Why do Baptist and Evangelical Elites hate nationalism?

Was it nationalism or nativism motivating Virginia church sign?

A case for the Virtue of Nationalism

An independent, fundamentalist Baptist Church posted a sign declaring: “America: Love it or Leave it.” The reaction drew condemnation from evangelical elites. Attacks focused on “Christian nationalism” and the incompatibility of nationalism with Christianity.

“You would never see this sign in an Anglican, Eastern Orthodox Church etc. But you will find it at ‘Friendship Baptist Church.’ How are Baptist evangelicals renouncing, condemning, & excommunicating, etc.  Christian Nationalists in all Baptist churches?” Dr. Anthony Bradley asked on Twitter.

Dr. Bradley’s attack on Baptist church polity is interesting—he knows Baptist churches are autonomous. Further complicating matters is that Friendship Baptist is apparently an independent Baptist church, according to this report in Baptist News. In other words, it is not working with the Southern Baptist Convention and could not be removed from friendly cooperation with the SBC or similar evangelical body.

But, what makes Dr. Brantley assert that being a Christian and a Nationalist would be incompatible with orthodox Christianity?

Paul was a Jew and loved his people. Was that wrong? Is it wrong for a Christian ruler to govern in the best interest of his people?

If not, why then is it wrong for a Christian who is part ruler (in America sovereignty resides ultimately with We the People) to be a nationalist?

Also, was the church’s sign an example of nationalism?

Yoram Hazony defines nationalism like this:

“The nationalism I grew up with is a principled standpoint that regards the world as governed best when nations are able to chart their own independent course, cultivating their own traditions and pursuing their own interests without interference. This is opposed to imperialism, which seeks to bring peace and prosperity to the world by uniting mankind, as much as possible, under a single political regime.”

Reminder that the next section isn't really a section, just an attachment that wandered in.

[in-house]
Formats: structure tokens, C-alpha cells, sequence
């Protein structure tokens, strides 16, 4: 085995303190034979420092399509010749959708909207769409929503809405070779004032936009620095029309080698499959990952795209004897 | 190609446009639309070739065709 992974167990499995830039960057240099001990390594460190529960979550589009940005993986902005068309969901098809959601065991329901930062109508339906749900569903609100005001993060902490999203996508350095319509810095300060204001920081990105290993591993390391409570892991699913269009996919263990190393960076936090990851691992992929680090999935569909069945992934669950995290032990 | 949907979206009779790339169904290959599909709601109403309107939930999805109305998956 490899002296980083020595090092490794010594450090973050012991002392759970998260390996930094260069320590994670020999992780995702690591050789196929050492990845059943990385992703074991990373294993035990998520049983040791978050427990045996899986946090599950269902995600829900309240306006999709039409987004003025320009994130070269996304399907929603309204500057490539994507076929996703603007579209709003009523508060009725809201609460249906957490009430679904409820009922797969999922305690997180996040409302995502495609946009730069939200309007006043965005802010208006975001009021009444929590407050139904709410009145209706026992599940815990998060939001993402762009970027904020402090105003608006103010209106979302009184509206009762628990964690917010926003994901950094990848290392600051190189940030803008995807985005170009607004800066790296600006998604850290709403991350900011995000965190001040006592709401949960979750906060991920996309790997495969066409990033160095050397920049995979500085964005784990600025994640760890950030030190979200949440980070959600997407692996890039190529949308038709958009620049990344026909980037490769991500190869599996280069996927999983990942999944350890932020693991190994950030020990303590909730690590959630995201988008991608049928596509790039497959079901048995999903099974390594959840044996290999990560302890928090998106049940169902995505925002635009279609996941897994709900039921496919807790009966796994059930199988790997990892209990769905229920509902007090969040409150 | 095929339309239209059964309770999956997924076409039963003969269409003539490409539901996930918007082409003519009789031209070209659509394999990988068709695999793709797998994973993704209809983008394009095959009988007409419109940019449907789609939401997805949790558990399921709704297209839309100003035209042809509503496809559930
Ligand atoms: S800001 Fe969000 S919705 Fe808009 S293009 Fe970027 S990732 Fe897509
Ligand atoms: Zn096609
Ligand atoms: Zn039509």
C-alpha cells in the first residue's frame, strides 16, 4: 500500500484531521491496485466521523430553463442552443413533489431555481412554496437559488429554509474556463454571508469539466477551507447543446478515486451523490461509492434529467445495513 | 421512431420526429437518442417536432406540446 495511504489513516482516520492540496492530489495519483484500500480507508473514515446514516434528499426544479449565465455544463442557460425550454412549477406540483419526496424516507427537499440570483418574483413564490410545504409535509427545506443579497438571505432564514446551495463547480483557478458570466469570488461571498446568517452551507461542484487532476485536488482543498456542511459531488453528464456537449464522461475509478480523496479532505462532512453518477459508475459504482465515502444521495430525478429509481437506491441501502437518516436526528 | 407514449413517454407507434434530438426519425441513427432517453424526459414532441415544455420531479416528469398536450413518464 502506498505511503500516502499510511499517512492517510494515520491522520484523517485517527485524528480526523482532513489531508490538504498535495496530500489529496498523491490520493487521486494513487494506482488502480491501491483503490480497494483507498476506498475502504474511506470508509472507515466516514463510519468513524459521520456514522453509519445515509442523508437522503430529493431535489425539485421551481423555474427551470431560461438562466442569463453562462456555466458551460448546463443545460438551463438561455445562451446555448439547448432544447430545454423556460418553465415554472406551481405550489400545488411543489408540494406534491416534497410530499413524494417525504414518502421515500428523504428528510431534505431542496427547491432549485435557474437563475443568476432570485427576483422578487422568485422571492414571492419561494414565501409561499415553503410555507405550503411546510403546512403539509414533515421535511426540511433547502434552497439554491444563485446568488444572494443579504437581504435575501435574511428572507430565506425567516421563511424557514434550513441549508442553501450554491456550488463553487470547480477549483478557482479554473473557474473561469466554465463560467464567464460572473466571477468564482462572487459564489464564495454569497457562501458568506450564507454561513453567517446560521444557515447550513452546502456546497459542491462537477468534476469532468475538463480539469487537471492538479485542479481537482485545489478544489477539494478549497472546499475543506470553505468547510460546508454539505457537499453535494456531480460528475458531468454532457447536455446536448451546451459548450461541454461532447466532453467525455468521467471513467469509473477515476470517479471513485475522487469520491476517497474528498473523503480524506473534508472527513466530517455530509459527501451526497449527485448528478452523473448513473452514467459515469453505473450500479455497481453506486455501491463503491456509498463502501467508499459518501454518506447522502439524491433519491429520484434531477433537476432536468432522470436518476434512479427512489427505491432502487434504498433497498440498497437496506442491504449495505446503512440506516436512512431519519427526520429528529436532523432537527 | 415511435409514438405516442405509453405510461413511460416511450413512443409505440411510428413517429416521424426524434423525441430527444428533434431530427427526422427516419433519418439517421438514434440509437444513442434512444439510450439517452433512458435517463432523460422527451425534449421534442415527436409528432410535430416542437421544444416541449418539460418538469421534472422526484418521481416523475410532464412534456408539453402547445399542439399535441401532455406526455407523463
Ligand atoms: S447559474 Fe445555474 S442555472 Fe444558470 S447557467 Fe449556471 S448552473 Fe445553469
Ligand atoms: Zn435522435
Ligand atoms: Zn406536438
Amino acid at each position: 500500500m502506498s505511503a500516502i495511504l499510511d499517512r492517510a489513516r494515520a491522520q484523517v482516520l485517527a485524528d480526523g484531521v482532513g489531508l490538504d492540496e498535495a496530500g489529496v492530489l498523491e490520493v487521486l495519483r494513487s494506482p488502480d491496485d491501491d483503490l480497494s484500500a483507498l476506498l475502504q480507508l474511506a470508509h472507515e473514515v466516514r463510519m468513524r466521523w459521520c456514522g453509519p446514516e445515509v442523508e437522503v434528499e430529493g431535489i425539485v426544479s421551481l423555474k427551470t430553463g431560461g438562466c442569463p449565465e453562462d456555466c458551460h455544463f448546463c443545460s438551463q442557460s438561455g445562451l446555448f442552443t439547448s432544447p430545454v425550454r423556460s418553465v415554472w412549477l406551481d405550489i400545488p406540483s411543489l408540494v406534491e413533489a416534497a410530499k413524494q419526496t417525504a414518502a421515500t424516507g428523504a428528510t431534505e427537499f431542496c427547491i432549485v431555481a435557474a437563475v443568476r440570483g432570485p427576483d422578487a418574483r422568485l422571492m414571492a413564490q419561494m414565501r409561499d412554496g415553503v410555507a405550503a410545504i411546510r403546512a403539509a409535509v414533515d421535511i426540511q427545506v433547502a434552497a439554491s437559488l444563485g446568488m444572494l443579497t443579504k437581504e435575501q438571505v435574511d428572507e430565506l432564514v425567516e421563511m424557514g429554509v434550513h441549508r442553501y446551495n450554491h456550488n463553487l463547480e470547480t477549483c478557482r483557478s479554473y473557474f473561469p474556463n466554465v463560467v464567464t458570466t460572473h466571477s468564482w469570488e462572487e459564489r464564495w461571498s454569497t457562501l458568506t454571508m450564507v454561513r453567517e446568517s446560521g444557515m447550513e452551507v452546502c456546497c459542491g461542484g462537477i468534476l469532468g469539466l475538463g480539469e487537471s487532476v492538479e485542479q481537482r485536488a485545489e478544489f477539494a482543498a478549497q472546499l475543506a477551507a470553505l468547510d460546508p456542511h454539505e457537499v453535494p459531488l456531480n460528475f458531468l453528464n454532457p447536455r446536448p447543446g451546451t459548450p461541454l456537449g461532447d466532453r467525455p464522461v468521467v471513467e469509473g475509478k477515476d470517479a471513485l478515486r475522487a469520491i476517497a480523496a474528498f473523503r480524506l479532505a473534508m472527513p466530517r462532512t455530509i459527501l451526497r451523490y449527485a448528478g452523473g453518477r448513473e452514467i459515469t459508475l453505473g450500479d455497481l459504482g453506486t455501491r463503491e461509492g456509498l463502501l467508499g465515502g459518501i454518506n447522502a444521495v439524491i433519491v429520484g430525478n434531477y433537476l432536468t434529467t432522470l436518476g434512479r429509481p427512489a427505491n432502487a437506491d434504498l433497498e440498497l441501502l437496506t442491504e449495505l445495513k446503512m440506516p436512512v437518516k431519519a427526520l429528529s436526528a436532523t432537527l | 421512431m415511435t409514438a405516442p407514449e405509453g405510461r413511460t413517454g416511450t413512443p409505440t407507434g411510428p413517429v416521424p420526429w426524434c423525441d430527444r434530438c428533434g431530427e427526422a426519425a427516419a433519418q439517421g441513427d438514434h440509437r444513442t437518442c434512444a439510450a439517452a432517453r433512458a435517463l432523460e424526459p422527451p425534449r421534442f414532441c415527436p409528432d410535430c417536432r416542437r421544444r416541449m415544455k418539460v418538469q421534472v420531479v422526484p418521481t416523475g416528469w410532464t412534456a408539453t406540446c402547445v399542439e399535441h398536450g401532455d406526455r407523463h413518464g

The church sign seems more like an example of nativism rather than nationalism.

But what makes nationalism a bad word for so many evangelical elites?

Beating up on nationalism is a typical refrain for Southern Baptist elites. The Ethics and Religious Liberty Commission employees and Research Fellows have regularly attacked nationalism. One Research Fellow called the idea of a Christian America both un-Christian and un-American, and also said nationalism was gross.

Not to be outdone, Joe Carter of the ERLC attacked the recent National Conservatism conference and later tweeted an absurd attack against nationalism:

Me: “What’s your solution for fixing America?”
Them: “Nationalism”
Me: “The ideology that is going to save America in the 21st century is . . . the one that almost destroyed Europe (and the world) in the 20th?”
Them: “This time will be different.”
Me: “How so?
Them: ¯\_(ツ)_/¯

It was nationalism that saved the world during World War 2 from expansionist totalitarians. It was nationalism that saved the world from expansionist empires in World War 1. It was the free-loving independent peoples who stood against the eschatological imperialism of pan-national Communism–and because of it, won the Cold War.

As Yoram Hazony points out in The Virtue of Nationalism,

“But nationalism was not always understood to be the evil that current public discourse suggests. Until only a few decades ago, a nationalist politics was commonly associated with broad-mindedness and a generous spirit. Progressives regarded Woodrow Wilson’s Fourteen Points and the Atlantic Charter of Franklin Roosevelt and Winston Churchill as beacons of hope for mankind—and this precisely because they were considered expressions of nationalism, promising national independence and self-determination to enslaved peoples around the world.”

However, Evangelical elites mirror the popular thinking in the Academy and Washington that integration will wash away rivalries and bring a new era of peace.

Of course, this promise isn’t new. It was what motivated the building of the Tower of Babel. It was what lulled the Great Powers of the West into reckless disarmament before both World Wars. Churchill noted in a speech at the Massachusetts Institute of Technology in 1949,

“We thought that with improving transportation nations would get to know each other better. We believed that as they got to know each other better they would like each other more, and that national rivalries would fade in a growing international consciousness.”

 It didn’t work out so well in the 20th Century.

It isn’t working out so well in the 21st Century.

Globalization has only empowered a restive China and our incompetence with Russia has forced her to become an unnecessary rival. We see a new arms race between the Great Powers in the area of cybersecurity and AI.

Naïve hoping that greater global integration would remake China is a failure. China has exploited the World Trade Organization (WTO) and made themselves much stronger for it. Internationalism is not a panacea for fallen human nature.

And perhaps that really is the virtue of nationalism—it is a good restraint on the excesses of human nature.

Nationalism does not mean the end of international cooperation.

What it does mean is a recognition that different nations have different preferences. These should be respected. Spreading democracy or other messianic crusades are unwise and likely immoral if it forces onto a people something they do not wish.

Why again do our elites despise nationalism?